Historical Perspective

Letter: To understand the approach of UCGIA toward governance, we must return to Indianapolis in the spring of 1995. Upon arriving in Indianapolis, it became clear that there was much agreement on the major issues, even though only limited discussions had taken place to that point in time. The following thoughts reflect the consensus of those present:

• We left WCG because of doctrine. There is no question that the structure of the organization facilitated the introduction of heresy, yet how we would be governed was not the primary issue which brought us together.

• We agreed that we believed in a central governmental structure. There was no desire on the part of the majority to be independent or autonomous.

• We were not interested in a structure which promoted a loose affiliation of congregations.

Our discussions in Indianapolis centered around how we could work together, and not how we could be independent or separate, which was foreign to us.

It is a matter of record that, after a presentation by Ray Wooten which encouraged a more autonomous role, Dennis Luker stood up and publicly denounced the idea. The presentation given by Mr. Wooten during the Indianapolis meetings has given rise to a number of ideas which were not a part of the planning in April 1995. Unfortunately, some in Indianapolis left with a more independent view and equated local boards, local collection of tithes, and local corporations as the encouragement for locally autonomous congregations. This was never the view of the vast majority of the group which attended the Indianapolis meetings.

SN: The idea of a group of men voting for church leaders was also foreign to the UCGIA ministers, but they did it. It was obvious to many that the Eternal was blessing these congregations that emerged from the WCG on their own. The concluding statements of the Indianapolis conference permitted local boards, local collection of tithes, local incorporation, etc. Several local congregations were already in existence before the first meeting at Indianapolis.

Letter: The Transitional Board, which was established in Indianapolis, consistently maintained the position of a central authority when controversy arose during the months following the conference. As a result of questions which were addressed to the board in the summer of 1995, a statement was issued in August from Denver, Colorado. This statement was adopted unanimously by the entire nine member Transitional Board:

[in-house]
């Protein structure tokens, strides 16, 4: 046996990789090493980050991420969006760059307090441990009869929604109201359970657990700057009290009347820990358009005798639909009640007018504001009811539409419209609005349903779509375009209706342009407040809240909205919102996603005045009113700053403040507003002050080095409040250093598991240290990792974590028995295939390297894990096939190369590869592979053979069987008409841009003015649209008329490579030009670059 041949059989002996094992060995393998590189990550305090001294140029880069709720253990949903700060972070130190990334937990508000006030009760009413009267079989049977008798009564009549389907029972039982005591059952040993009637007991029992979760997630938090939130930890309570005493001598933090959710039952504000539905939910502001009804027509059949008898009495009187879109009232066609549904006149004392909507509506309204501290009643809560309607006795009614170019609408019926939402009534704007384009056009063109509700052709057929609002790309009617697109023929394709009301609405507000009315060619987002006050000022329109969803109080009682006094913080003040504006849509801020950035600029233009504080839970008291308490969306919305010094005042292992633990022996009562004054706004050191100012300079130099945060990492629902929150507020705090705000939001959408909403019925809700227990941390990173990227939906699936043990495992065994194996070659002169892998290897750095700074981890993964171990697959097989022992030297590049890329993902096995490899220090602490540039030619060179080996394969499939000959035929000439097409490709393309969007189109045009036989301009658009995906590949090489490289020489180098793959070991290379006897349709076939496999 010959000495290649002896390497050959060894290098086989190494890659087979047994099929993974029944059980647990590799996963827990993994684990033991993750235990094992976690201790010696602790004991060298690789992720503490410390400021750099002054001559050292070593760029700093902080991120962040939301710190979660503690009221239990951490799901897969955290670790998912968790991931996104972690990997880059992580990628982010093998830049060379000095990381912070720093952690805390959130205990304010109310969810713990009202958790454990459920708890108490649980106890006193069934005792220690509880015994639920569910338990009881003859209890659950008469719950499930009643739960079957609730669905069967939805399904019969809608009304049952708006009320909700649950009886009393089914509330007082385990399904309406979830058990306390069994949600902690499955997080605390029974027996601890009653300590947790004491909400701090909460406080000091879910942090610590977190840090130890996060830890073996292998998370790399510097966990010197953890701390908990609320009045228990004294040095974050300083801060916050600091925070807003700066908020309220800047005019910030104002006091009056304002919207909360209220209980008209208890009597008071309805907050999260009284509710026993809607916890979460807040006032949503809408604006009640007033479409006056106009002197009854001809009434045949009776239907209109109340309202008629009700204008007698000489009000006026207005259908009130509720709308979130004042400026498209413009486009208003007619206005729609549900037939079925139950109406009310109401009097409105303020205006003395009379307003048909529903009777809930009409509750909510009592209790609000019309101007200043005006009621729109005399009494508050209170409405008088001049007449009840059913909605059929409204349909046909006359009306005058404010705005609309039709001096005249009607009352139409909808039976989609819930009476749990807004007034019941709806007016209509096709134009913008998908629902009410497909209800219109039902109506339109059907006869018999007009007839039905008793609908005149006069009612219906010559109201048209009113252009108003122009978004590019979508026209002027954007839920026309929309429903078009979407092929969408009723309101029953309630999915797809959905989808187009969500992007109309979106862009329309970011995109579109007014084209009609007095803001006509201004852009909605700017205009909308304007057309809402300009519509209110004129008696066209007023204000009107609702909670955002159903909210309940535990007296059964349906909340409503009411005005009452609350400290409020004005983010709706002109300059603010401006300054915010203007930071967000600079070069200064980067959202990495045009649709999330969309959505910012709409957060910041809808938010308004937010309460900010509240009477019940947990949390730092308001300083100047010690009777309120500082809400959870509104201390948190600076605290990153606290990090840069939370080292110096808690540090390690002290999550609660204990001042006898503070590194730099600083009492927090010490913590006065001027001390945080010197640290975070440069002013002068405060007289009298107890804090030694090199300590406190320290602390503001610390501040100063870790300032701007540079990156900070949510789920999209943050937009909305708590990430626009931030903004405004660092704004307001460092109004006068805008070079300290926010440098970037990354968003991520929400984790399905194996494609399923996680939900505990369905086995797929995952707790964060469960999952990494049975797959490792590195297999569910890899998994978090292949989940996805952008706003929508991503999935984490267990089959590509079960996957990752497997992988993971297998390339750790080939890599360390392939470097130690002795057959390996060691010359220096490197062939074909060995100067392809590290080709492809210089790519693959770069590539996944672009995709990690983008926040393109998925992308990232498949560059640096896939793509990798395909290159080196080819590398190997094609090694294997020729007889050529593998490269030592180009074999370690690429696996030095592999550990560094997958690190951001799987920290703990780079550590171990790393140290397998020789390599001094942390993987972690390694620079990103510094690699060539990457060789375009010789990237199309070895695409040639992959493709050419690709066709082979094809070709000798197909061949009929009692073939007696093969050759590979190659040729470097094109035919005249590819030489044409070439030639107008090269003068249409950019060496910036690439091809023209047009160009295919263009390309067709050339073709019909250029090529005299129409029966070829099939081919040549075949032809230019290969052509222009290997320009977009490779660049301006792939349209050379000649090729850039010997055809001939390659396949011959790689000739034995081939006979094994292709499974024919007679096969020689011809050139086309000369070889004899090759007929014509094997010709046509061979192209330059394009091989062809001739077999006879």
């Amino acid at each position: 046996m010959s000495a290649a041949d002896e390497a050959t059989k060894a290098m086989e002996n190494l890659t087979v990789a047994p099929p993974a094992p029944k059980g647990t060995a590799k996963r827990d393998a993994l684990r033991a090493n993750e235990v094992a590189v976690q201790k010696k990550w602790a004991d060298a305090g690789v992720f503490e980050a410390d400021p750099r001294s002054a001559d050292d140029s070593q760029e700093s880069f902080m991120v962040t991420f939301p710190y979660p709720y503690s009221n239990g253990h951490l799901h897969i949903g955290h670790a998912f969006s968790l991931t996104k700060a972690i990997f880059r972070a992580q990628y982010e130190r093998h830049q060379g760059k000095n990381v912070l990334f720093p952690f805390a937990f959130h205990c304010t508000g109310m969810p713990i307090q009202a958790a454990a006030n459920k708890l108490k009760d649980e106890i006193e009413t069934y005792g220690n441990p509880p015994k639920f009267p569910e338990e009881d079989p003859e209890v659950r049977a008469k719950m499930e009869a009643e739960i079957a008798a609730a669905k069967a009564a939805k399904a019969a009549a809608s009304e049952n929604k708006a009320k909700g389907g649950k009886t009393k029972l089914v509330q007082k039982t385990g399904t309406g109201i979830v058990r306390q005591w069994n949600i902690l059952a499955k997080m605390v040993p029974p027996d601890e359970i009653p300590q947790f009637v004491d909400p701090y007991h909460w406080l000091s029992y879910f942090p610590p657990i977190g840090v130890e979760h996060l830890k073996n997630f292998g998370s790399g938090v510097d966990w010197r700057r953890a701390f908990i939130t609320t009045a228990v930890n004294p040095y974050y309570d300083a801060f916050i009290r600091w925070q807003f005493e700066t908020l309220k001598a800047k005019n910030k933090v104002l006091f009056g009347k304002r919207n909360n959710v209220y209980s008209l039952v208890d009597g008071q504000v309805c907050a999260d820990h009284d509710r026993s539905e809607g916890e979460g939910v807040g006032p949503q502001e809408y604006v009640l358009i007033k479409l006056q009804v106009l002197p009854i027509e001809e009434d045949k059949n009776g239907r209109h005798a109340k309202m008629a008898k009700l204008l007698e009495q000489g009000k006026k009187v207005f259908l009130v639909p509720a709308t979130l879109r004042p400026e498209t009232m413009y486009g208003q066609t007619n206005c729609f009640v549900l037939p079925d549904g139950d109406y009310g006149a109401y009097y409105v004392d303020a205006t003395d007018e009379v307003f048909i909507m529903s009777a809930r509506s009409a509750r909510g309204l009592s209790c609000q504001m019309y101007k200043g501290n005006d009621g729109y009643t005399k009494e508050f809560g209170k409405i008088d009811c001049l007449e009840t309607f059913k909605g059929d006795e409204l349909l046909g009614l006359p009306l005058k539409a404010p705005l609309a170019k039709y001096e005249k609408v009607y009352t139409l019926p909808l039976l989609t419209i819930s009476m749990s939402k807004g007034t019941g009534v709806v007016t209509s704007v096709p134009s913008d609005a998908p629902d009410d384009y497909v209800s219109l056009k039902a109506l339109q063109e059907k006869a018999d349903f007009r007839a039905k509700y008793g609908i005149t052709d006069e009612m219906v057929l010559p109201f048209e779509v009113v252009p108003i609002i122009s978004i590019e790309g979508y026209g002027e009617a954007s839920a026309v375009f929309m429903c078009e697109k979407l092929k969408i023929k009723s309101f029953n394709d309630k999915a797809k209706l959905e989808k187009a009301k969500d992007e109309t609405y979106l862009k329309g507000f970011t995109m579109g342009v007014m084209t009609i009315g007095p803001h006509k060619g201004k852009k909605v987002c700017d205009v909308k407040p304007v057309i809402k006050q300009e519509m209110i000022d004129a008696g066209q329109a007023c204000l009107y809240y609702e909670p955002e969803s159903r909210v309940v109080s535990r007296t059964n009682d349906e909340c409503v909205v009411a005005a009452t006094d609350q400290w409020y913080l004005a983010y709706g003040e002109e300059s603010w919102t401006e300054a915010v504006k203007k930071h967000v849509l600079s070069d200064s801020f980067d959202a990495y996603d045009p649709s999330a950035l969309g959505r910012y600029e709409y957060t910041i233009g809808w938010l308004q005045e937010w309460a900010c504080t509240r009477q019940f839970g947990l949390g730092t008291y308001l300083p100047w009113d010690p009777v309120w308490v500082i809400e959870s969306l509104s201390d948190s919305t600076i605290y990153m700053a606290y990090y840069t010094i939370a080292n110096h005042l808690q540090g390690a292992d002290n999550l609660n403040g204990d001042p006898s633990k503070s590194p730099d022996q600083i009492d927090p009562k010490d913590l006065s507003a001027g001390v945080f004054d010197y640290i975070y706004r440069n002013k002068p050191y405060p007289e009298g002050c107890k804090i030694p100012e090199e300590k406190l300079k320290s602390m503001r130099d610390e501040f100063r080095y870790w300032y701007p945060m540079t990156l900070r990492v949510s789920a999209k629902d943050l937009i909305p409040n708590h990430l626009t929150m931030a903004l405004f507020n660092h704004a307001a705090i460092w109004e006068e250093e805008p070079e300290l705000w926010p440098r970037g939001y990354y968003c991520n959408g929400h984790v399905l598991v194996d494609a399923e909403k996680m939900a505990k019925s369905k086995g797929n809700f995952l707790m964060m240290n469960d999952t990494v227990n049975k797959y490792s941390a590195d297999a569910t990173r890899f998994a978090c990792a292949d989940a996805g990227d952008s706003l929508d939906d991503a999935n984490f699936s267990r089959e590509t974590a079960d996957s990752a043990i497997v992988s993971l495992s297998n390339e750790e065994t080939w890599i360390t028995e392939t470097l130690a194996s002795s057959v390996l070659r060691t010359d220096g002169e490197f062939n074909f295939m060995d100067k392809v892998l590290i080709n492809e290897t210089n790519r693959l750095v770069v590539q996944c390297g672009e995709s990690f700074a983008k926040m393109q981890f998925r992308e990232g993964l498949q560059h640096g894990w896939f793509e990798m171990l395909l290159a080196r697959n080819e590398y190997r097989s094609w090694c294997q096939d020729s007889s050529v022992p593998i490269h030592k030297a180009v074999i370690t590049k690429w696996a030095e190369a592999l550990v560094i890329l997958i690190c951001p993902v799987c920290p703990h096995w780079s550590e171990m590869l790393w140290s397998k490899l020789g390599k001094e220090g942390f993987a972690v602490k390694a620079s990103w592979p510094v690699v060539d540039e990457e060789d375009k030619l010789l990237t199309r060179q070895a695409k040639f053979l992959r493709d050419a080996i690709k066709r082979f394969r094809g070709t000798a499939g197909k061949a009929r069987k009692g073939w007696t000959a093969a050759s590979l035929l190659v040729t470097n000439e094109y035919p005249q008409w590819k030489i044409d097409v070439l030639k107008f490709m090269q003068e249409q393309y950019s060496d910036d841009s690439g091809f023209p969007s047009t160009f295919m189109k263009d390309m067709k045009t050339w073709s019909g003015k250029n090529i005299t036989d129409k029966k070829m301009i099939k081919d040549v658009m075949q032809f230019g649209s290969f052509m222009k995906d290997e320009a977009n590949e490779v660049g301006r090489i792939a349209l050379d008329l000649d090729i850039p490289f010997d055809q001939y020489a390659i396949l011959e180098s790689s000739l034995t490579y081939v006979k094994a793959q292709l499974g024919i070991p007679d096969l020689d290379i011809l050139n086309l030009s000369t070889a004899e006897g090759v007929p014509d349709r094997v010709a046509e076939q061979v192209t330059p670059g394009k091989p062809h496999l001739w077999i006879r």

"We affirm that Jesus Christ is the living head of the Church, and that He sets apart some for the service of the ministry. The ministry, organized as a conference of elders to serve the needs of the local membership, being led by the Holy Spirit, chooses from amongst its numbers a governing board of directors whom God has demonstrated have the fruits consistent with senior leadership positions.

"The general conference of elders recognizes the board of directors under the leadership of Jesus Christ to provide direction and oversight in the affairs of the Church according to its established bylaws, including but not limited to the areas of doctrine, ministerial duties and responsibilities, the preaching of the gospel, and financial management.

"The governing board in turn elects a chairman and appoints a president. Each is accountable to the board. The chairman nominates officers of the board, subject to the approval of the board. The president nominates operations managers, subject to the approval of the board, for the functioning of a home office. The home office is responsible for the administration of the policies and procedures established by the board for the day-to-day management and care of the Church.

"We recognize that each local congregation is guided and shepherded by a pastor, assisted by elders, deacons, and others constituting advisory committees and/or boards governed by published rules of association. The local congregations work in conjunction with the board of directors and the home office in carrying out the policies and procedures that have been established by the board. Local congregations work together with the ministry in serving and caring for the needs of the Church and its membership and being an example in the community."

SN: The above was called a "carefully crafted statement" by David Hulme, UCGIA president at the time. It was analyzed on page 10 of the Sept-Oct 1995 Servants’ News. That analysis proved correct. The statement appears to support continuing local boards and some kind of "rules of association" for local congregations. But in reality, it only guarantees the right of the council to control local pastors and local pastors to guide and shepherd (control) local congregations.

Letter: The situation in Birmingham became acute with some members requesting full relationship with UCGIA, and not some loose confederation. Finally, on September 16, 1995, a "Form al Statement Regarding Fellowship And Affiliation" was published in the local congregation by the Birmingham pastor and the local board. Here are some quotes from this document:

"It is important to note that the United Church of God-Birmingham is a separate corporate entity established to serve a spiritual ministry. It is not now under the governance of any other corporate entity, nor does it plan to be so governed in the future.

"It is our desire at this time to remain affiliated with the United Church of God, an International Association after the December conference. But the ministry supported by the United Church of God-Birmingham supports the concept of an International Association which serves locally administered congregations but does not govern them.

"We have recently come to see that a few are under the impression that we are now or soon will be under the governance of the United Church of God, an International Association. This is not so.

"Those who don’t wish to worship in this way or oppose this kind of worship should be reminded that everyone is here voluntarily. No one is coerced into this fellowship. If one does not agree with this form of worship then the best thing for that person would simply be to leave.